Friday Wrap #138: FCC warns hotels, Snapchat delivers news, the Uber model proliferates, and more

Friday Wrap #138
Flickr photo courtesy of MartialArtsNomad.com
It was another big week for news, reports, posts, and updates of interest to communicators. There’s even more in my link blog, where I collect everything I might consider using for the Wrap—as well as my podcast. You’re welcome to follow it.

News

FCC warns hotels never to try blocking guest WiFi—After Marriott withdrew its petition for permission to block guest WiFi, the U.S. Federal Communications Commission issued a stern warning to Marriott and other hotels that blocking WiFi is contrary to the basic principle that nobody can interfere with authorized radio communications, including WiFi. Read more

Super Bowl Sunday means real-time Facebook ads—In addition to the thousands of marketers who will try to be heard above the din with oh-so-clever tweets and images, Facebook will track updates and comments that could lead to related ads showing up in the News Feeds of users who uttered or saw those keywords.  Read more

Snapchat “Discovery” could alter mobile news delivery—The app initially designed to let teens send pictures that would disappear a few seconds after they were viewed is emerging into a potent new tool for news delivery. Working with 10 media partners, including CNN, ESPN, and National Geographic, Snapchat has introduced a daily dose of news called “Discovery,” which were crafted for the mobile experience, “framed vertically to fit your phone, constructed as a single view, intermixing audiovisual elements, swipes to move between them.” Much is still unproven, and the platform has some issues, but most agree that mixing the news in among your friends’ snaps could have a big impact on how people get news. The tool was first used to cover Winter Storm Juno. Read more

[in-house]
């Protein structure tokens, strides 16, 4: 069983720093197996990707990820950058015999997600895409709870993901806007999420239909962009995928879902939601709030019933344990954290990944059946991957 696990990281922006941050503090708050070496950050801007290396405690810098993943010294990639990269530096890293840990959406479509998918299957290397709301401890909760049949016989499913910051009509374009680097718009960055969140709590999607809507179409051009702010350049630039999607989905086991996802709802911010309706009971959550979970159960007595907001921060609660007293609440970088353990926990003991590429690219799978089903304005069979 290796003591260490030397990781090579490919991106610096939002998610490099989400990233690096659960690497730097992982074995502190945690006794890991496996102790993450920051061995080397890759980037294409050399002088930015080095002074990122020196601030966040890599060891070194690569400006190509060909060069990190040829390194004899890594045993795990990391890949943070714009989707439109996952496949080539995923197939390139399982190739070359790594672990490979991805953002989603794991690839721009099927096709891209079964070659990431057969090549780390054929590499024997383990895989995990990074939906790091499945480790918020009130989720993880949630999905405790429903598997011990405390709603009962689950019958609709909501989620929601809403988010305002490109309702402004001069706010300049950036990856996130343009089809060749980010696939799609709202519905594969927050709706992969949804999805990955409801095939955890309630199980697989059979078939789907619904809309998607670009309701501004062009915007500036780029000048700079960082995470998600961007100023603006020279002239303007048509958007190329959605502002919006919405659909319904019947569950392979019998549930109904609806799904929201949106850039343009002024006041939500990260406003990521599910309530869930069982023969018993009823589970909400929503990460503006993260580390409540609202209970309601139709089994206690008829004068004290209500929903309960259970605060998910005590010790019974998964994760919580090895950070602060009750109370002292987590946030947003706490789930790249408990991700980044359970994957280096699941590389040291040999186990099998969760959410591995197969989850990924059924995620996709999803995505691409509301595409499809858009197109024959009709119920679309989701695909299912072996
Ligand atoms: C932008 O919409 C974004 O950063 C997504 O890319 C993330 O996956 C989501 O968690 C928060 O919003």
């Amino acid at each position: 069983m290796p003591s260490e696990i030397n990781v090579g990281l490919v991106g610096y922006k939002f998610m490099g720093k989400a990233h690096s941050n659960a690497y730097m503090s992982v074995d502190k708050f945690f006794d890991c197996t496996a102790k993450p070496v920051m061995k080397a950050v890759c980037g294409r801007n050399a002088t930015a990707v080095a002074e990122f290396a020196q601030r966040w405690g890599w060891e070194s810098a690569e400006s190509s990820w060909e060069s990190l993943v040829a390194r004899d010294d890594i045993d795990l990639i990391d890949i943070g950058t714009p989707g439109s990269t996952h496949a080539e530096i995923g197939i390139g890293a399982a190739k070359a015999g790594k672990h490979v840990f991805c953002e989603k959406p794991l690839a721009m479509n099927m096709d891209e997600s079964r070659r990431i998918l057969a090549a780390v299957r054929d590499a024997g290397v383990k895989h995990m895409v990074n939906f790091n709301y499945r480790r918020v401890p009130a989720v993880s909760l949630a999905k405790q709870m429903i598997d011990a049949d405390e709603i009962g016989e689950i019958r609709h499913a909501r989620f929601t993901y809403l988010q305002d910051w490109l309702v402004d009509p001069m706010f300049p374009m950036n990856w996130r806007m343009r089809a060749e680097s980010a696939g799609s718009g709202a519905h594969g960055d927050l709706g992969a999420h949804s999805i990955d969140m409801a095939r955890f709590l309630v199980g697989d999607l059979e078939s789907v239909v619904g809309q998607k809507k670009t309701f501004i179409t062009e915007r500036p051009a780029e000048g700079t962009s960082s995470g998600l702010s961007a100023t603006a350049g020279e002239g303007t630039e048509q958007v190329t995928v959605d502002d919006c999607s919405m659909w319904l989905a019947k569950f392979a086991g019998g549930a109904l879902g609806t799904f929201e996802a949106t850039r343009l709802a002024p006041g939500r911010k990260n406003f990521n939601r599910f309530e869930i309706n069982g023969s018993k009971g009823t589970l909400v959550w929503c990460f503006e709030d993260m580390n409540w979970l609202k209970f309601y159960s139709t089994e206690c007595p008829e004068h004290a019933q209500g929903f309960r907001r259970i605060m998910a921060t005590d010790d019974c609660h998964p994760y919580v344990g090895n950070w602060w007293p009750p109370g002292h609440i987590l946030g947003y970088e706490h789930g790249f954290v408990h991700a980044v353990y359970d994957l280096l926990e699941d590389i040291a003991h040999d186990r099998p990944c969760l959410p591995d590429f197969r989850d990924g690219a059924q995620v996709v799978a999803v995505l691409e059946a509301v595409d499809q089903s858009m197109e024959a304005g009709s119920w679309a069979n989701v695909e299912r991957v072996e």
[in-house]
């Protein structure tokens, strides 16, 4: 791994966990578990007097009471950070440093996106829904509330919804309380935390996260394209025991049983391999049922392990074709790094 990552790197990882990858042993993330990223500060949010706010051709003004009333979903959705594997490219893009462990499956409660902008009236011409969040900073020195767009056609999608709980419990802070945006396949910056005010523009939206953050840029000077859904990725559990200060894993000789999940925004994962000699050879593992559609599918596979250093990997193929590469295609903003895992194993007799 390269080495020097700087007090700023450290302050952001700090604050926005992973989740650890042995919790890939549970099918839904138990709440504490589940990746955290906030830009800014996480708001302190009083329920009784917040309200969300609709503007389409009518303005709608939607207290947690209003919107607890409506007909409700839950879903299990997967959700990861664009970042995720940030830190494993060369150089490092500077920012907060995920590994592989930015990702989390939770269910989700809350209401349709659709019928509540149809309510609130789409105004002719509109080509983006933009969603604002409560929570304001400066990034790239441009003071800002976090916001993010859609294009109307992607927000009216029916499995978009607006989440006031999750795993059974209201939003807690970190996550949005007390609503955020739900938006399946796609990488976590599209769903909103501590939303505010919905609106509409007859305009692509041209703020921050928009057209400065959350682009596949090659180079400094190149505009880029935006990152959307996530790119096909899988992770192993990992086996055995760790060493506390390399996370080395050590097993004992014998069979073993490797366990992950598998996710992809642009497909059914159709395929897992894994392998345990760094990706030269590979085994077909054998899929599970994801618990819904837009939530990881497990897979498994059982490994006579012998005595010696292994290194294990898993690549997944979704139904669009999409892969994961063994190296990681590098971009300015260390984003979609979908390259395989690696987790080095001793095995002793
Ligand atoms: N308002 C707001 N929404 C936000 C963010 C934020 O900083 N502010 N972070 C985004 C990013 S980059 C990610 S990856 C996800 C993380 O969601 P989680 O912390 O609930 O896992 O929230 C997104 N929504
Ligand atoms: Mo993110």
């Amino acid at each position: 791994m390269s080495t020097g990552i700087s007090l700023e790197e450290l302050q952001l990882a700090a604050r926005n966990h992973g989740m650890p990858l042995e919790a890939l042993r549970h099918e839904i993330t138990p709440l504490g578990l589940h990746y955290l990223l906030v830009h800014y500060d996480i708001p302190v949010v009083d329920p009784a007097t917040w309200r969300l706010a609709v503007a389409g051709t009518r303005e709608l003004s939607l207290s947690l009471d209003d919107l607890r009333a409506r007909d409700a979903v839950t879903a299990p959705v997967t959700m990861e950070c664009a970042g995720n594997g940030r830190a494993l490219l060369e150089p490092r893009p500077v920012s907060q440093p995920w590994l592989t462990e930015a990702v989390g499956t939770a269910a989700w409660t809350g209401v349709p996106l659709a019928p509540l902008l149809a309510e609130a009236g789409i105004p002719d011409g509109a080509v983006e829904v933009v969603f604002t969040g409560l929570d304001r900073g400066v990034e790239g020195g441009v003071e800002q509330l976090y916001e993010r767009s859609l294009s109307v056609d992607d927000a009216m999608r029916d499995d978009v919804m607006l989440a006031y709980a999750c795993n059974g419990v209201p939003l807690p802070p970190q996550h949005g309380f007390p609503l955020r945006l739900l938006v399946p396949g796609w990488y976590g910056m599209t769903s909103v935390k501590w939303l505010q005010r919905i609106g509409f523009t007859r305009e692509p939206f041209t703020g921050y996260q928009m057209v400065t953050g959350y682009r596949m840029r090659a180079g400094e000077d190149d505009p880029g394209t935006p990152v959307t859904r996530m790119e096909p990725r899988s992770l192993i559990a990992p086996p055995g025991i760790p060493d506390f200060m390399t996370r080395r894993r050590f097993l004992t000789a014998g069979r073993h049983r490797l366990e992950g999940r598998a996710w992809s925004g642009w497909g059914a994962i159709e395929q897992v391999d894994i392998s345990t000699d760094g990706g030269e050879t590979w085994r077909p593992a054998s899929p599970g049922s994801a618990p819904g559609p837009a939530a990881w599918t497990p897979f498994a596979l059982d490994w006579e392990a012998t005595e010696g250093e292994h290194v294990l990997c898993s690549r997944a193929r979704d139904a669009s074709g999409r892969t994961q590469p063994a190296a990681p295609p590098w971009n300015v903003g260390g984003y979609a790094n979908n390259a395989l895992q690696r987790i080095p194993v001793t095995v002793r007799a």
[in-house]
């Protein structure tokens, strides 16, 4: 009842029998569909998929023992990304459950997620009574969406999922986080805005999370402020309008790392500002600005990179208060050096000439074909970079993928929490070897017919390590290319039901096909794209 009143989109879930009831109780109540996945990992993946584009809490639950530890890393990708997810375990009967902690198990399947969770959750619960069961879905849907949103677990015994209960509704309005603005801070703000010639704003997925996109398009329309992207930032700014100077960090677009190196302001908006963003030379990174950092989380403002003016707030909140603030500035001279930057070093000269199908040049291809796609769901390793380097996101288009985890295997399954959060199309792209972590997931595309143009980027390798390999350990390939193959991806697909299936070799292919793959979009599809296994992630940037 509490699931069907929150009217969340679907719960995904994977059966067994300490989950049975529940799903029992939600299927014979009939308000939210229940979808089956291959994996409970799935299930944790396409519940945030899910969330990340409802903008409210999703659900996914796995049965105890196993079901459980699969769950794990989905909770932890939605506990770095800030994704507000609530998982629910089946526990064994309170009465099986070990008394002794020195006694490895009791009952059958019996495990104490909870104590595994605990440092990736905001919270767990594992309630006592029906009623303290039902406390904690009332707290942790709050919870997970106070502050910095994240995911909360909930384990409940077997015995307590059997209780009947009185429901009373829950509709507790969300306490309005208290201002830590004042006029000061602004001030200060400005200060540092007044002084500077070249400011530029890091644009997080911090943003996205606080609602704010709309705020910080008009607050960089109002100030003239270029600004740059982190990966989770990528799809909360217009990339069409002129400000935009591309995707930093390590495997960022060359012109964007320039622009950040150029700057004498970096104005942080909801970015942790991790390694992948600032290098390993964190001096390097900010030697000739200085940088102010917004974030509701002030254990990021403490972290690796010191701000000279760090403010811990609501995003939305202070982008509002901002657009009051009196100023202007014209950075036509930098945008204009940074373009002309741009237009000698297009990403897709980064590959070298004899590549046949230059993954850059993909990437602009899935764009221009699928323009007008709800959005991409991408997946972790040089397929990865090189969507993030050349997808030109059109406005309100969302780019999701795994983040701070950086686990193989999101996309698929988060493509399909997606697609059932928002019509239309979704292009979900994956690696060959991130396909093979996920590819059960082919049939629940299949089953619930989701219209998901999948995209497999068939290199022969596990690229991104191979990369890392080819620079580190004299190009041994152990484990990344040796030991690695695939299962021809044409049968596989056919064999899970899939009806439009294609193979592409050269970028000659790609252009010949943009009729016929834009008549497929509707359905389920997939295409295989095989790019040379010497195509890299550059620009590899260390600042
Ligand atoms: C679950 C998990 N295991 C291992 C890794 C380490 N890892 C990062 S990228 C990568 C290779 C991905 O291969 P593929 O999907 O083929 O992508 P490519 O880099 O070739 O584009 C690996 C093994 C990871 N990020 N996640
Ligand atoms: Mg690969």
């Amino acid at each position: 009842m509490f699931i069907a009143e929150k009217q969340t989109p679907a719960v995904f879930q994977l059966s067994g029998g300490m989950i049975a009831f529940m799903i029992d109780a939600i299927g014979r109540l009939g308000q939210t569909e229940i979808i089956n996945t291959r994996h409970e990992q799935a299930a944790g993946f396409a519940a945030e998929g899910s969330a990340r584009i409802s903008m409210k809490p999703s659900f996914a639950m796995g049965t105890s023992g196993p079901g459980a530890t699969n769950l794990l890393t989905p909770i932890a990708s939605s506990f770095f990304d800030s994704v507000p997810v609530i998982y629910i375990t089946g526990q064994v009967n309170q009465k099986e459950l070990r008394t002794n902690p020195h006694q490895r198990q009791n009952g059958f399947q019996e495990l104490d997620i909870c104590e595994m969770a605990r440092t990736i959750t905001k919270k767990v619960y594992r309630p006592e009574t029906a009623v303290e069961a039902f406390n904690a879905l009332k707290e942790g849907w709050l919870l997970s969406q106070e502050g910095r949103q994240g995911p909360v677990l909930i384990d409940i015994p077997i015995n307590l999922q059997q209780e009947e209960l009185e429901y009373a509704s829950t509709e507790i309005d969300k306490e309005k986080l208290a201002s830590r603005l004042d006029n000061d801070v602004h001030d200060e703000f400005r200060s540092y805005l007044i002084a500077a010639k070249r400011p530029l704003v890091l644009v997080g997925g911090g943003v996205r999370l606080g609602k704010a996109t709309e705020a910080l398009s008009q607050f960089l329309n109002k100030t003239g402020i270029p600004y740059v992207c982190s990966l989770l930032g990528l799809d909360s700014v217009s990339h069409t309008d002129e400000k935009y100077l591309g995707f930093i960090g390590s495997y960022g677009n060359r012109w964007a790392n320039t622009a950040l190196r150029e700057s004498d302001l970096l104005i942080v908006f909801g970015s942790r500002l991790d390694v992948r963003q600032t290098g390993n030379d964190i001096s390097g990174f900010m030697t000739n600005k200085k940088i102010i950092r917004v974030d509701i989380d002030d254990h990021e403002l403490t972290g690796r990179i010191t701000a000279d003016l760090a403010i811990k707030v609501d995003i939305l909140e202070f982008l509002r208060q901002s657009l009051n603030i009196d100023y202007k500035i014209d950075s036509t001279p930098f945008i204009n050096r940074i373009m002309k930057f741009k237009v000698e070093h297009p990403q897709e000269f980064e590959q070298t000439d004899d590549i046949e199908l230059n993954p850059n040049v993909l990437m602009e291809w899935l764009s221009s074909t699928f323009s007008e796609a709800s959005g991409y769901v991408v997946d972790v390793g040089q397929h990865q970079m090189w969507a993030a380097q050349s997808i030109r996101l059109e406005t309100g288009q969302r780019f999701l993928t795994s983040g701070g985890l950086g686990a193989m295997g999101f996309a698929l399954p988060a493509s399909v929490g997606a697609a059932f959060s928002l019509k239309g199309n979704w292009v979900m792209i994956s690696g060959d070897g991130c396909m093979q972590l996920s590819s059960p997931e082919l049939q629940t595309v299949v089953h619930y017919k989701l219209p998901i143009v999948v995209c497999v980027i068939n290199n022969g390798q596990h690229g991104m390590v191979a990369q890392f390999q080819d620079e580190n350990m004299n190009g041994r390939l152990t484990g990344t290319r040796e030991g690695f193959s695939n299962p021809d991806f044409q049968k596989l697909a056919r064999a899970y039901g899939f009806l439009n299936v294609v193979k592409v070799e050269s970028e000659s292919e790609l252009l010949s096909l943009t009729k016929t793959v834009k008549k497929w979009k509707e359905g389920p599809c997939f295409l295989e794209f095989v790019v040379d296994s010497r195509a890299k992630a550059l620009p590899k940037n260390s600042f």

Amazon introduces office e-mail product—Amazon, best know for delivering products to your door and video to your screen, is now planning to deliver email to your job. WorkMail is an email and electronic calendar service designed to compete with the corporate email market currently dominated by Microsoft and, to some degree, Google. Read more

Tumblr’s ad agency connects content creators with brands—First it was Gary Vaynerchuk’s Grape Story, an agency that connects Vine video creators with brands. Now Tumblr has introduced the Creatrs network, designed to connect Tumblr’s huge community of artists, photographers, and other creatives with brands. “So, if a brand like Olea or AT&T is looking for fresh talent that no one’s tapped yet, well, they’ve found their place.” Read more

Cops want Waze to stop tracking them—When Waze users see reports from other users that a motorcycle cop is stationed up ahead, they make sure they’re driving at the speed limit to avoid a ticket. That’s a good thing; if the feature makes people more conscious of obeying traffic laws, there are fewer chances of accidents. But despite the fact that not a single instance of it has been cited, police are worried that the feature will be used by people who want to target police officers for violence, what one spokesperson called “police stalking.” Read more

Microsoft sells $1 billion worth of Surface tablets—Sales of Microsoft’s Surface tablet is up 24% year-over-year, driven by sales of the Surface Pro 3 and related accessories. While that doesn’t necessarily mean Microsoft is profiting wildly from the Surface, and it’s light years from competing with Apple’s iPad, reaching the $1 billion mark can still be seen as a success, as its potential for both businesses and consumers becomes more commonly accepted. Read more

Yahoo may launch messaging app—Seeking “fewer tourists and more fanatics,” Yahoo CEO Marissa Mayer hinted during a quarterly earnings call that the company may be developing a mobile messaging app to compete with the likes of SnapChat, WhatsApp, and WeChat. Nothing official has been announced, but the company has made acquisitions that bolster speculation, including Message Me and Cooliris. Read more